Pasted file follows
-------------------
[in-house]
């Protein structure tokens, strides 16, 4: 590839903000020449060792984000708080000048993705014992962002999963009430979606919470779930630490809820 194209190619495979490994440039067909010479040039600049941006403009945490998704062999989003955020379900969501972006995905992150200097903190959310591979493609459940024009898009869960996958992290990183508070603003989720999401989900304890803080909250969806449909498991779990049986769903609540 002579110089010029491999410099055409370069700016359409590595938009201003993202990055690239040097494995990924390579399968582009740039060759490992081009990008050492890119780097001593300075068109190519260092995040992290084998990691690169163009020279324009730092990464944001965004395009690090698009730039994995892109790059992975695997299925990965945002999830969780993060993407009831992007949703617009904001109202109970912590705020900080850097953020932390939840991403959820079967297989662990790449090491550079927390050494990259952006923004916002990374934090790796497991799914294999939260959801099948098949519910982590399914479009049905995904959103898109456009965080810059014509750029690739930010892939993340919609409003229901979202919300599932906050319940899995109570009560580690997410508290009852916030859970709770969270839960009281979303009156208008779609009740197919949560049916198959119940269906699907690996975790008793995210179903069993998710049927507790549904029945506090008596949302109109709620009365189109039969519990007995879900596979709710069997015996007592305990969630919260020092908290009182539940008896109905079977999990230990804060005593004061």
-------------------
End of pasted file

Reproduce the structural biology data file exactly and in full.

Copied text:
[in-house]
């Protein structure tokens, strides 16, 4: 590839903000020449060792984000708080000048993705014992962002999963009430979606919470779930630490809820 194209190619495979490994440039067909010479040039600049941006403009945490998704062999989003955020379900969501972006995905992150200097903190959310591979493609459940024009898009869960996958992290990183508070603003989720999401989900304890803080909250969806449909498991779990049986769903609540 002579110089010029491999410099055409370069700016359409590595938009201003993202990055690239040097494995990924390579399968582009740039060759490992081009990008050492890119780097001593300075068109190519260092995040992290084998990691690169163009020279324009730092990464944001965004395009690090698009730039994995892109790059992975695997299925990965945002999830969780993060993407009831992007949703617009904001109202109970912590705020900080850097953020932390939840991403959820079967297989662990790449090491550079927390050494990259952006923004916002990374934090790796497991799914294999939260959801099948098949519910982590399914479009049905995904959103898109456009965080810059014509750029690739930010892939993340919609409003229901979202919300599932906050319940899995109570009560580690997410508290009852916030859970709770969270839960009281979303009156208008779609009740197919949560049916198959119940269906699907690996975790008793995210179903069993998710049927507790549904029945506090008596949302109109709620009365189109039969519990007995879900596979709710069997015996007592305990969630919260020092908290009182539940008896109905079977999990230990804060005593004061």